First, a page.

City Council to discuss enforcement of laws governing illegal camping, fires
As requested by District 1 City Councilmember Don Knight, council plans to seek clarification at the body's next work session Monday, Feb. 26. about “what we can and can't do” in enforcing Colorado Springs laws governing illegal camping.
He brought the subject up briefly at the Feb. 12 work session. Interviewed afterward, Knight said that in a year when impromptu camps - and so-called “warming fires” - have become a common sight along waterways and trails and in parks and various out-of-the-way locations, concerns about safety and community impacts are shared by “several of us on council.”
He continued, “We want to know what our options are.”
Knight, whose district covers areas of the Westside roughly north of Uintah Street, elaborated that for the Feb. 26 meeting, he would like to have high-level staff on hand from the City Attorney's Office and the Police and Fire departments. Specifically, he said, he is seeking answers about the following:
- How much warning must be given to people camping and/or trespassing on private property?
For example, a woman at the Jan. 11 Westside Community Center public meeting on homeless activities said she'd found a transient who'd snuck into
- To what extent are law officers' hands tied by recent court interpretations of Amendment 8 of the U.S. Constitution, which indicate that local governments can't violate individuals' “right to survival”?
The Jan. 11 meeting left the impression that because of Amendment 8, if the shelters have no space, police may not be able to enforce the city's ordinance prohibiting camping on public land.
“Where I'm coming from is, what are our options if someone is violating the city's no-camping ordinance, and how is it different when shelter beds are available and when they aren't?” Knight asked.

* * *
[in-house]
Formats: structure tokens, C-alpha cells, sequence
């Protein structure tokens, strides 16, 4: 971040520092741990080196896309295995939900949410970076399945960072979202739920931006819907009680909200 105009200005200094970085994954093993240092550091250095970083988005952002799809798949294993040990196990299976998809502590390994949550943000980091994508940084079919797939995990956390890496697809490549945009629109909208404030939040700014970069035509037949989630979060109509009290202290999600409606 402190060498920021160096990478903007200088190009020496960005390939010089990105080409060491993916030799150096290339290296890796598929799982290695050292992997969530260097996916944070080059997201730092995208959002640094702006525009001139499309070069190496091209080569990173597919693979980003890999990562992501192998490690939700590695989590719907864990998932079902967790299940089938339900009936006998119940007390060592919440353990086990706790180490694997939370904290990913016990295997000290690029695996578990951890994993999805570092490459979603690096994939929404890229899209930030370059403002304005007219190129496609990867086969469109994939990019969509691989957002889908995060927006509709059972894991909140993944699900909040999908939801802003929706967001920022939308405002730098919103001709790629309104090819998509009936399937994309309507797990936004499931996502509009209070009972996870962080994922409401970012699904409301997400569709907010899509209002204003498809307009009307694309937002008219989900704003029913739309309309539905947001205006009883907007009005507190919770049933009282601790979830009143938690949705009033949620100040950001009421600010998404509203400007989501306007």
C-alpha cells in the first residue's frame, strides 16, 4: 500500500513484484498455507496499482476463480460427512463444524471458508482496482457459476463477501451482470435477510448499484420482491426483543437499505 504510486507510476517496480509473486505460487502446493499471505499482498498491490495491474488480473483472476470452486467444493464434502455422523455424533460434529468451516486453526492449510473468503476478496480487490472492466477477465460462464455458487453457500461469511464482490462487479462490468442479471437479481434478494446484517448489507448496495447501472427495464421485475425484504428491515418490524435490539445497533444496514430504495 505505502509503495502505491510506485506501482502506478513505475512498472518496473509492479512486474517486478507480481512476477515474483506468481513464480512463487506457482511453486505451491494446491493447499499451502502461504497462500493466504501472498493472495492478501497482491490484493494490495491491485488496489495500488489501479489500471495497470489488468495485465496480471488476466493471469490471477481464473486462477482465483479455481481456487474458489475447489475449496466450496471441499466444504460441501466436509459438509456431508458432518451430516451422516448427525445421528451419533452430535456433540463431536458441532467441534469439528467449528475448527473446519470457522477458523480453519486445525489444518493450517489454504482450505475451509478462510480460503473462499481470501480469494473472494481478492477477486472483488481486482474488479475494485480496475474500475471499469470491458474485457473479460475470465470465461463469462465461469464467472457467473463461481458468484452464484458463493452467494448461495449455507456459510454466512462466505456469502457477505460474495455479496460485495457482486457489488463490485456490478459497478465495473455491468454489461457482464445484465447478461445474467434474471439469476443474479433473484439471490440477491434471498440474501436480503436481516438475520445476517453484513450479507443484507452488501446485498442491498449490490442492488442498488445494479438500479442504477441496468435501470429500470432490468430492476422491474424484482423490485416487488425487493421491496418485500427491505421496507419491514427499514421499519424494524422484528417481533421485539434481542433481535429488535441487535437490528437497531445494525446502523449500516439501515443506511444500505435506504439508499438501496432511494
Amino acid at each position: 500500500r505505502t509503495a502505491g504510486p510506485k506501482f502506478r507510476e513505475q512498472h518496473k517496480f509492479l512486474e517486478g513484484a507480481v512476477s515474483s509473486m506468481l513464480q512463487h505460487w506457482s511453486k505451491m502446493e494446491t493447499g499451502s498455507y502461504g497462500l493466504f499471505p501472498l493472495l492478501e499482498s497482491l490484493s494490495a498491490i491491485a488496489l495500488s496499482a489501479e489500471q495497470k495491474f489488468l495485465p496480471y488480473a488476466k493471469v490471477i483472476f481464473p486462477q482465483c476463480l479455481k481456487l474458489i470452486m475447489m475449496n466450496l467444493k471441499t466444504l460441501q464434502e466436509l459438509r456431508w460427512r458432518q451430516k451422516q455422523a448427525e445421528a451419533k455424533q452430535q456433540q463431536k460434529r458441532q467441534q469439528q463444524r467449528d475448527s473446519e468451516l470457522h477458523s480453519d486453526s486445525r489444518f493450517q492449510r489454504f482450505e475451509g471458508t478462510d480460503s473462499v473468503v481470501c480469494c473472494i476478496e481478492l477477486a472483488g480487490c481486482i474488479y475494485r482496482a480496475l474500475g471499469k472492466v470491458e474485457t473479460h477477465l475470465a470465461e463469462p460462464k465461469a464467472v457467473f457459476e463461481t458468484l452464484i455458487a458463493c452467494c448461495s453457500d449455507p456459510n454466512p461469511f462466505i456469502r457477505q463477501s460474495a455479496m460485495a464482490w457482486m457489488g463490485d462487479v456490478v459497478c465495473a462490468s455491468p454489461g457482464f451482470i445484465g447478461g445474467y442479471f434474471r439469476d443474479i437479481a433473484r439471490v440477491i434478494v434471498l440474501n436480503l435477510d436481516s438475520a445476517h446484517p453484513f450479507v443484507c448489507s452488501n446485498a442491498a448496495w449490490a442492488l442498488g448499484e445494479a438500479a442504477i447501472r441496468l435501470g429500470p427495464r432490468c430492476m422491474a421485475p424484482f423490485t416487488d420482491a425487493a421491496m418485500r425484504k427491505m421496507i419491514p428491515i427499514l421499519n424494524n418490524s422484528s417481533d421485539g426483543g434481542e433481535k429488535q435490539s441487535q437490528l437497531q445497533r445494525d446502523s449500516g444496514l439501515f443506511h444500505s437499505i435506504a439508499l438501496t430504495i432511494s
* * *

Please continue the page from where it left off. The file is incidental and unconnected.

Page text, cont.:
- Can the warning time for people camping illegally on public property be reduced?
In the seven-plus years since council passed the no-camping law, police have made it clear that they will wait at least 48 hours before issuing citations, once a warning has been given. "The mayor wants to bring it down to 24 hours," Knight said.
As for himself, he pondered, “If we have a public no-camping law, why can't they be gone in an hour?” At the same time, he said he doubts that police have the manpower to go back and check that often.
- In the interests of health and sanitation, can the city limit how far a camp can be established from a creek?
This is another question that's been expressed by Mayor John Suthers, according to Knight.
- Regarding “warming fires,” which the Fire Department has said are allowable if they meet international standards for “recreational fires,” Knight said that council members want more clarification on how that's being enforced.
He thanked Dave Leinweber, owner of Angler's Covey, for helping raise such questions after fires from two camps threatened his business at 21st and Highway 24 in early January.
Council work sessions are open to the public, but citizen comments are not taken, unless councilmembers agree to do so. The location is City Hall, 107 N. Nevada Ave., with the meeting starting at 1 p.m.
Westside Pioneer article